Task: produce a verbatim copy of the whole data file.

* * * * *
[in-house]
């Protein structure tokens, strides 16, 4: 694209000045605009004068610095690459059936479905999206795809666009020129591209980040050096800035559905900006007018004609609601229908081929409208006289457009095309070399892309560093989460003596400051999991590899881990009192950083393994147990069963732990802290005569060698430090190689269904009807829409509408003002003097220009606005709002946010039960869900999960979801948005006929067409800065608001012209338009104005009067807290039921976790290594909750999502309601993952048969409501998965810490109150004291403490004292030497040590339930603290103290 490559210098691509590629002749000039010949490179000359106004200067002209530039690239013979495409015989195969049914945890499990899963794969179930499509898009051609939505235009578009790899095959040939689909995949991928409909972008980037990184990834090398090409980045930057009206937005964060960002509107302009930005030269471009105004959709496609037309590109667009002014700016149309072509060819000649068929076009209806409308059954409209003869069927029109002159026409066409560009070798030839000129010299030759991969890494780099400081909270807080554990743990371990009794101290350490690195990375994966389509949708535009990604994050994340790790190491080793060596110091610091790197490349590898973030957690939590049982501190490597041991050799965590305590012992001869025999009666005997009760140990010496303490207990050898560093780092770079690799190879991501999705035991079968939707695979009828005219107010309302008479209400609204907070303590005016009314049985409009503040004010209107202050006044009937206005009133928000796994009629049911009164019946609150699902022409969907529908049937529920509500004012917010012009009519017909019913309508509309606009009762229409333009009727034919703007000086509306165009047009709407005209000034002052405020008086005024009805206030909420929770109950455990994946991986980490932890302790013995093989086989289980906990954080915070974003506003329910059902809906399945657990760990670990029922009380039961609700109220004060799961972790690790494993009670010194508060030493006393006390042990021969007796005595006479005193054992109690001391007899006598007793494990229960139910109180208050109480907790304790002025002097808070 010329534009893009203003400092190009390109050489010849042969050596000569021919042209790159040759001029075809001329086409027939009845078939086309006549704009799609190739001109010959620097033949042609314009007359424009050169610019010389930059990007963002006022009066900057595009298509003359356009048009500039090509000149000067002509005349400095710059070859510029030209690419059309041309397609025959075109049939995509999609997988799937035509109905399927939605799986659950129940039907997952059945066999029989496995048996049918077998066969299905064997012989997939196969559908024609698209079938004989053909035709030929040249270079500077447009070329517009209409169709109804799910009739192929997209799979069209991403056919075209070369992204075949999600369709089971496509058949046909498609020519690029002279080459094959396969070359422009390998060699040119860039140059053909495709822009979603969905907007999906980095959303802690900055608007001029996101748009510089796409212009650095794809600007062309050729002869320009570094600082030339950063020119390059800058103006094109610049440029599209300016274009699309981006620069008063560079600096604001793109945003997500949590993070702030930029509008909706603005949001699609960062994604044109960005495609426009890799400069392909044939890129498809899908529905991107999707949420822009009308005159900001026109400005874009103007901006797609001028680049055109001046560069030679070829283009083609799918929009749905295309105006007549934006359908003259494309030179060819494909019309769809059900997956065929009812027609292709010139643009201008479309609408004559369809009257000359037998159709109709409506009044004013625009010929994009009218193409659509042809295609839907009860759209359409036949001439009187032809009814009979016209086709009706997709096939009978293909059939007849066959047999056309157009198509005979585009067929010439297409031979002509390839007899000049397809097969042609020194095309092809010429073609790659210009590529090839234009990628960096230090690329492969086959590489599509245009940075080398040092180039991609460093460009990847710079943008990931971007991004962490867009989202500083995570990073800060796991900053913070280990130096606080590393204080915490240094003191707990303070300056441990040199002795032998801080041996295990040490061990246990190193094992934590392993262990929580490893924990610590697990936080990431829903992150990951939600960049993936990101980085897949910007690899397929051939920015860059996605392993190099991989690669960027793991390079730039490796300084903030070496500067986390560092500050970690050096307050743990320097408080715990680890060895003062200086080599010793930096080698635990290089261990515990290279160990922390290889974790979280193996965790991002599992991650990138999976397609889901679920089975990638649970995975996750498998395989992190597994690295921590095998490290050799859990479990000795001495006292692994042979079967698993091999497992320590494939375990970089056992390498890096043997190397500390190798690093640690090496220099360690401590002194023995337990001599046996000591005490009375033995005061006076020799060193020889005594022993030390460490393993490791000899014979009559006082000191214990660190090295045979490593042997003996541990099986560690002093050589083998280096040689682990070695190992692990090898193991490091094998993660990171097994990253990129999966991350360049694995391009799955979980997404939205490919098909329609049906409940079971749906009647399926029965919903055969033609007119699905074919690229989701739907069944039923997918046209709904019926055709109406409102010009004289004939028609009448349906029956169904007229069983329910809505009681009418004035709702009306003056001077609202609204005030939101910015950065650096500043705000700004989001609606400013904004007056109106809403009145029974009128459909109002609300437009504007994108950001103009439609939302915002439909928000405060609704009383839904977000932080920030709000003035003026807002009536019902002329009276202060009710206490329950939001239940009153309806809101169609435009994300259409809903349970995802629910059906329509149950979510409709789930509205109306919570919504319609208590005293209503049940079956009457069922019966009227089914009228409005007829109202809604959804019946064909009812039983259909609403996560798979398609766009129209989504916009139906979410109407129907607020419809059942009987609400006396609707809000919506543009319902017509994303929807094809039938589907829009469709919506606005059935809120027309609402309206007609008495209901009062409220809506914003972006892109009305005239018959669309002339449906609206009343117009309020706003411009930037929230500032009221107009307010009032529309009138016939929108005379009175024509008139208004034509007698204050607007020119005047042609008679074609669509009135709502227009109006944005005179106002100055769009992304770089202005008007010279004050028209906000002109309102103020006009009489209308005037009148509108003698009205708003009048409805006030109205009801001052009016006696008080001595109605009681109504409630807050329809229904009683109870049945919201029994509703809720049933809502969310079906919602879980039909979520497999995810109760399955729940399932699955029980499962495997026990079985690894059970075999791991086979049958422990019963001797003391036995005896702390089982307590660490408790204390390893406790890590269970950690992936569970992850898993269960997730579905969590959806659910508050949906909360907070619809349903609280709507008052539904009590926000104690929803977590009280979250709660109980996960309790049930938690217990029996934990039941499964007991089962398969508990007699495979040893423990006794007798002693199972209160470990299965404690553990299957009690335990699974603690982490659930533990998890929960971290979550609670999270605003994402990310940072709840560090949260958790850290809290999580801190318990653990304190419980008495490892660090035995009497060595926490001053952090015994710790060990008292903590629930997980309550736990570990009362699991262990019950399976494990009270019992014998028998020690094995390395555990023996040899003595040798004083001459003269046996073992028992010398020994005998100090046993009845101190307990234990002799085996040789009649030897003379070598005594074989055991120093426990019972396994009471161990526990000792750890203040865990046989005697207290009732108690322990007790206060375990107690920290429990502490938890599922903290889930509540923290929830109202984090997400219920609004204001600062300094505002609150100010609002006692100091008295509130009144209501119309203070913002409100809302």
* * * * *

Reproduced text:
[in-house]
């Protein structure tokens, strides 16, 4: 694209000045605009004068610095690459059936479905999206795809666009020129591209980040050096800035559905900006007018004609609601229908081929409208006289457009095309070399892309560093989460003596400051999991590899881990009192950083393994147990069963732990802290005569060698430090190689269904009807829409509408003002003097220009606005709002946010039960869900999960979801948005006929067409800065608001012209338009104005009067807290039921976790290594909750999502309601993952048969409501998965810490109150004291403490004292030497040590339930603290103290 490559210098691509590629002749000039010949490179000359106004200067002209530039690239013979495409015989195969049914945890499990899963794969179930499509898009051609939505235009578009790899095959040939689909995949991928409909972008980037990184990834090398090409980045930057009206937005964060960002509107302009930005030269471009105004959709496609037309590109667009002014700016149309072509060819000649068929076009209806409308059954409209003869069927029109002159026409066409560009070798030839000129010299030759991969890494780099400081909270807080554990743990371990009794101290350490690195990375994966389509949708535009990604994050994340790790190491080793060596110091610091790197490349590898973030957690939590049982501190490597041991050799965590305590012992001869025999009666005997009760140990010496303490207990050898560093780092770079690799190879991501999705035991079968939707695979009828005219107010309302008479209400609204907070303590005016009314049985409009503040004010209107202050006044009937206005009133928000796994009629049911009164019946609150699902022409969907529908049937529920509500004012917010012009009519017909019913309508509309606009009762229409333009009727034919703007000086509306165009047009709407005209000034002052405020008086005024009805206030909420929770109950455990994946991986980490932890302790013995093989086989289980906990954080915070974003506003329910059902809906399945657990760990670990029922009380039961609700109220004060799961972790690790494993009670010194508060030493006393006390042990021969007796005595006479005193054992109690001391007899006598007793494990229960139910109180208050109480907790304790002025002097808070 010329534009893009203003400092190009390109050489010849042969050596000569021919042209790159040759001029075809001329086409027939009845078939086309006549704009799609190739001109010959620097033949042609314009007359424009050169610019010389930059990007963002006022009066900057595009298509003359356009048009500039090509000149000067002509005349400095710059070859510029030209690419059309041309397609025959075109049939995509999609997988799937035509109905399927939605799986659950129940039907997952059945066999029989496995048996049918077998066969299905064997012989997939196969559908024609698209079938004989053909035709030929040249270079500077447009070329517009209409169709109804799910009739192929997209799979069209991403056919075209070369992204075949999600369709089971496509058949046909498609020519690029002279080459094959396969070359422009390998060699040119860039140059053909495709822009979603969905907007999906980095959303802690900055608007001029996101748009510089796409212009650095794809600007062309050729002869320009570094600082030339950063020119390059800058103006094109610049440029599209300016274009699309981006620069008063560079600096604001793109945003997500949590993070702030930029509008909706603005949001699609960062994604044109960005495609426009890799400069392909044939890129498809899908529905991107999707949420822009009308005159900001026109400005874009103007901006797609001028680049055109001046560069030679070829283009083609799918929009749905295309105006007549934006359908003259494309030179060819494909019309769809059900997956065929009812027609292709010139643009201008479309609408004559369809009257000359037998159709109709409506009044004013625009010929994009009218193409659509042809295609839907009860759209359409036949001439009187032809009814009979016209086709009706997709096939009978293909059939007849066959047999056309157009198509005979585009067929010439297409031979002509390839007899000049397809097969042609020194095309092809010429073609790659210009590529090839234009990628960096230090690329492969086959590489599509245009940075080398040092180039991609460093460009990847710079943008990931971007991004962490867009989202500083995570990073800060796991900053913070280990130096606080590393204080915490240094003191707990303070300056441990040199002795032998801080041996295990040490061990246990190193094992934590392993262990929580490893924990610590697990936080990431829903992150990951939600960049993936990101980085897949910007690899397929051939920015860059996605392993190099991989690669960027793991390079730039490796300084903030070496500067986390560092500050970690050096307050743990320097408080715990680890060895003062200086080599010793930096080698635990290089261990515990290279160990922390290889974790979280193996965790991002599992991650990138999976397609889901679920089975990638649970995975996750498998395989992190597994690295921590095998490290050799859990479990000795001495006292692994042979079967698993091999497992320590494939375990970089056992390498890096043997190397500390190798690093640690090496220099360690401590002194023995337990001599046996000591005490009375033995005061006076020799060193020889005594022993030390460490393993490791000899014979009559006082000191214990660190090295045979490593042997003996541990099986560690002093050589083998280096040689682990070695190992692990090898193991490091094998993660990171097994990253990129999966991350360049694995391009799955979980997404939205490919098909329609049906409940079971749906009647399926029965919903055969033609007119699905074919690229989701739907069944039923997918046209709904019926055709109406409102010009004289004939028609009448349906029956169904007229069983329910809505009681009418004035709702009306003056001077609202609204005030939101910015950065650096500043705000700004989001609606400013904004007056109106809403009145029974009128459909109002609300437009504007994108950001103009439609939302915002439909928000405060609704009383839904977000932080920030709000003035003026807002009536019902002329009276202060009710206490329950939001239940009153309806809101169609435009994300259409809903349970995802629910059906329509149950979510409709789930509205109306919570919504319609208590005293209503049940079956009457069922019966009227089914009228409005007829109202809604959804019946064909009812039983259909609403996560798979398609766009129209989504916009139906979410109407129907607020419809059942009987609400006396609707809000919506543009319902017509994303929807094809039938589907829009469709919506606005059935809120027309609402309206007609008495209901009062409220809506914003972006892109009305005239018959669309002339449906609206009343117009309020706003411009930037929230500032009221107009307010009032529309009138016939929108005379009175024509008139208004034509007698204050607007020119005047042609008679074609669509009135709502227009109006944005005179106002100055769009992304770089202005008007010279004050028209906000002109309102103020006009009489209308005037009148509108003698009205708003009048409805006030109205009801001052009016006696008080001595109605009681109504409630807050329809229904009683109870049945919201029994509703809720049933809502969310079906919602879980039909979520497999995810109760399955729940399932699955029980499962495997026990079985690894059970075999791991086979049958422990019963001797003391036995005896702390089982307590660490408790204390390893406790890590269970950690992936569970992850898993269960997730579905969590959806659910508050949906909360907070619809349903609280709507008052539904009590926000104690929803977590009280979250709660109980996960309790049930938690217990029996934990039941499964007991089962398969508990007699495979040893423990006794007798002693199972209160470990299965404690553990299957009690335990699974603690982490659930533990998890929960971290979550609670999270605003994402990310940072709840560090949260958790850290809290999580801190318990653990304190419980008495490892660090035995009497060595926490001053952090015994710790060990008292903590629930997980309550736990570990009362699991262990019950399976494990009270019992014998028998020690094995390395555990023996040899003595040798004083001459003269046996073992028992010398020994005998100090046993009845101190307990234990002799085996040789009649030897003379070598005594074989055991120093426990019972396994009471161990526990000792750890203040865990046989005697207290009732108690322990007790206060375990107690920290429990502490938890599922903290889930509540923290929830109202984090997400219920609004204001600062300094505002609150100010609002006692100091008295509130009144209501119309203070913002409100809302």